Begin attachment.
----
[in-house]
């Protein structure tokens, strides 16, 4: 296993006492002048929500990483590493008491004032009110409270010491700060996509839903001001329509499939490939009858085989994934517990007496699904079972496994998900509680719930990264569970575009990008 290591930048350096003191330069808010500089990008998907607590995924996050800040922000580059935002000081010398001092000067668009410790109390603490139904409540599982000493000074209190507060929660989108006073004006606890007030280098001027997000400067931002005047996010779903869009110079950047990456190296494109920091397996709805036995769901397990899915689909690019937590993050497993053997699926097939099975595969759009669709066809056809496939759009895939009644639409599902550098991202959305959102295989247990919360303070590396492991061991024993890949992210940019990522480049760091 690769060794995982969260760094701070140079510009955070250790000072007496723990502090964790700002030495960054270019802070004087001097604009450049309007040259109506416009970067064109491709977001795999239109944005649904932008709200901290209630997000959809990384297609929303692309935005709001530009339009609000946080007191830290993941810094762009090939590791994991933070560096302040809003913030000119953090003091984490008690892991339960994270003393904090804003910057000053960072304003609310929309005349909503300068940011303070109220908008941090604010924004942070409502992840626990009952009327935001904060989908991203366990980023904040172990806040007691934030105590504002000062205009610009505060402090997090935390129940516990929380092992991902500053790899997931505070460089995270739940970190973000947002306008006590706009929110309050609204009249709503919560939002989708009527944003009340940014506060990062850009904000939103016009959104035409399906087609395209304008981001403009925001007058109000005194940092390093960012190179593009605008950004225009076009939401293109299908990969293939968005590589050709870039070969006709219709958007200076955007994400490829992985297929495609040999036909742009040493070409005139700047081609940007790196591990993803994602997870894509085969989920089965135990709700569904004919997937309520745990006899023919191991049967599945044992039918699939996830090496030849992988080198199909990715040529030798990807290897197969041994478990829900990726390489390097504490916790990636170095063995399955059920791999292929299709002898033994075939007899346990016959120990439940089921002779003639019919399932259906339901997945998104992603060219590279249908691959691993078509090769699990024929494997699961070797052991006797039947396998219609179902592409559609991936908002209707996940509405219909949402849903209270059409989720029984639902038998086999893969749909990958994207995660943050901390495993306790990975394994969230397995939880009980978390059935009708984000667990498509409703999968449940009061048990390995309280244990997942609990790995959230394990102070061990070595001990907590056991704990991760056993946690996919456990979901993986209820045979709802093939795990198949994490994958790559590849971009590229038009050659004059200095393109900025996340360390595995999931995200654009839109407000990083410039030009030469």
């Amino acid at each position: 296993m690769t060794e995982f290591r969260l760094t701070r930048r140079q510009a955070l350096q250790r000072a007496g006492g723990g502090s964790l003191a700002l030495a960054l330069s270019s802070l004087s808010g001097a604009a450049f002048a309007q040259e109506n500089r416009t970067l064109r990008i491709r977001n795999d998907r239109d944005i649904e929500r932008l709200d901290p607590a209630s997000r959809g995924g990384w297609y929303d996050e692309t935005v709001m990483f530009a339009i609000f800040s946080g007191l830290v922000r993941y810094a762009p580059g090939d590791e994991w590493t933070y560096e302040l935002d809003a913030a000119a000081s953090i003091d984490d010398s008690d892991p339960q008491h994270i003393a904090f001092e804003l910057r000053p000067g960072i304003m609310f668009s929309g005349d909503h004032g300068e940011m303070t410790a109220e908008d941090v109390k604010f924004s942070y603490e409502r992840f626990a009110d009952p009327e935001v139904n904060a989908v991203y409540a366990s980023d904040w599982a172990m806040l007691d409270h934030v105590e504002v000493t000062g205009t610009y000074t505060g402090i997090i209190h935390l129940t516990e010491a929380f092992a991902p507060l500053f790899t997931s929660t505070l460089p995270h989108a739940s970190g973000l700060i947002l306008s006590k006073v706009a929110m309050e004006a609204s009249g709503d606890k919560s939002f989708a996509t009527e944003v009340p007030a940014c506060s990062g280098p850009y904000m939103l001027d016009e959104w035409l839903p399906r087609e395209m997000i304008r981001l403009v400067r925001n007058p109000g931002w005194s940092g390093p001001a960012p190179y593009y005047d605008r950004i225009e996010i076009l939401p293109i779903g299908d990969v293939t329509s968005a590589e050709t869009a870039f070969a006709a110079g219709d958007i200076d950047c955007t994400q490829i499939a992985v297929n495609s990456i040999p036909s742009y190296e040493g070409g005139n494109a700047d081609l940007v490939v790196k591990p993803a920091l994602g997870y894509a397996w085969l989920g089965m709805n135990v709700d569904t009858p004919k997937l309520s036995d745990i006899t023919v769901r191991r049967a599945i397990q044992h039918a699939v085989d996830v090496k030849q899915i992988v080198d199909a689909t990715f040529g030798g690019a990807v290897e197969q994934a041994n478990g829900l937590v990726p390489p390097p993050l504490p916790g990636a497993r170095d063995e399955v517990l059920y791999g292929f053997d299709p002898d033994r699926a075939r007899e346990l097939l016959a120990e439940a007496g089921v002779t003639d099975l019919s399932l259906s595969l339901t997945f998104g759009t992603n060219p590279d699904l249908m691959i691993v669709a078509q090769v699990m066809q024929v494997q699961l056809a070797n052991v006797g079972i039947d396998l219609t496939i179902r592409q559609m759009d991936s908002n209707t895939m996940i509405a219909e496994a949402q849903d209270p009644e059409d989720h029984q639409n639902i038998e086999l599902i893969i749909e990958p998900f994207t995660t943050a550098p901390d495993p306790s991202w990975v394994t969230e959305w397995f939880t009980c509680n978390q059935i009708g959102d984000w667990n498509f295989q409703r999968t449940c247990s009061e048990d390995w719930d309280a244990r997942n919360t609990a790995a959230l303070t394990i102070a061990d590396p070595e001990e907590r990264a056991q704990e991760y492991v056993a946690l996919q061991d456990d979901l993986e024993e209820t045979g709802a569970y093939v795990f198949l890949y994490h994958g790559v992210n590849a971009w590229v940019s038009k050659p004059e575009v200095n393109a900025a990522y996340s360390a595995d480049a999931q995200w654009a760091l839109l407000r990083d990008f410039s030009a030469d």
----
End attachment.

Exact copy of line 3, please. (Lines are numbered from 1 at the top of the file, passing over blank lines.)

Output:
């Amino acid at each position: 296993m690769t060794e995982f290591r969260l760094t701070r930048r140079q510009a955070l350096q250790r000072a007496g006492g723990g502090s964790l003191a700002l030495a960054l330069s270019s802070l004087s808010g001097a604009a450049f002048a309007q040259e109506n500089r416009t970067l064109r990008i491709r977001n795999d998907r239109d944005i649904e929500r932008l709200d901290p607590a209630s997000r959809g995924g990384w297609y929303d996050e692309t935005v709001m990483f530009a339009i609000f800040s946080g007191l830290v922000r993941y810094a762009p580059g090939d590791e994991w590493t933070y560096e302040l935002d809003a913030a000119a000081s953090i003091d984490d010398s008690d892991p339960q008491h994270i003393a904090f001092e804003l910057r000053p000067g960072i304003m609310f668009s929309g005349d909503h004032g300068e940011m303070t410790a109220e908008d941090v109390k604010f924004s942070y603490e409502r992840f626990a009110d009952p009327e935001v139904n904060a989908v991203y409540a366990s980023d904040w599982a172990m806040l007691d409270h934030v105590e504002v000493t000062g205009t610009y000074t505060g402090i997090i209190h935390l129940t516990e010491a929380f092992a991902p507060l500053f790899t997931s929660t505070l460089p995270h989108a739940s970190g973000l700060i947002l306008s006590k006073v706009a929110m309050e004006a609204s009249g709503d606890k919560s939002f989708a996509t009527e944003v009340p007030a940014c506060s990062g280098p850009y904000m939103l001027d016009e959104w035409l839903p399906r087609e395209m997000i304008r981001l403009v400067r925001n007058p109000g931002w005194s940092g390093p001001a960012p190179y593009y005047d605008r950004i225009e996010i076009l939401p293109i779903g299908d990969v293939t329509s968005a590589e050709t869009a870039f070969a006709a110079g219709d958007i200076d950047c955007t994400q490829i499939a992985v297929n495609s990456i040999p036909s742009y190296e040493g070409g005139n494109a700047d081609l940007v490939v790196k591990p993803a920091l994602g997870y894509a397996w085969l989920g089965m709805n135990v709700d569904t009858p004919k997937l309520s036995d745990i006899t023919v769901r191991r049967a599945i397990q044992h039918a699939v085989d996830v090496k030849q899915i992988v080198d199909a689909t990715f040529g030798g690019a990807v290897e197969q994934a041994n478990g829900l937590v990726p390489p390097p993050l504490p916790g990636a497993r170095d063995e399955v517990l059920y791999g292929f053997d299709p002898d033994r699926a075939r007899e346990l097939l016959a120990e439940a007496g089921v002779t003639d099975l019919s399932l259906s595969l339901t997945f998104g759009t992603n060219p590279d699904l249908m691959i691993v669709a078509q090769v699990m066809q024929v494997q699961l056809a070797n052991v006797g079972i039947d396998l219609t496939i179902r592409q559609m759009d991936s908002n209707t895939m996940i509405a219909e496994a949402q849903d209270p009644e059409d989720h029984q639409n639902i038998e086999l599902i893969i749909e990958p998900f994207t995660t943050a550098p901390d495993p306790s991202w990975v394994t969230e959305w397995f939880t009980c509680n978390q059935i009708g959102d984000w667990n498509f295989q409703r999968t449940c247990s009061e048990d390995w719930d309280a244990r997942n919360t609990a790995a959230l303070t394990i102070a061990d590396p070595e001990e907590r990264a056991q704990e991760y492991v056993a946690l996919q061991d456990d979901l993986e024993e209820t045979g709802a569970y093939v795990f198949l890949y994490h994958g790559v992210n590849a971009w590229v940019s038009k050659p004059e575009v200095n393109a900025a990522y996340s360390a595995d480049a999931q995200w654009a760091l839109l407000r990083d990008f410039s030009a030469d």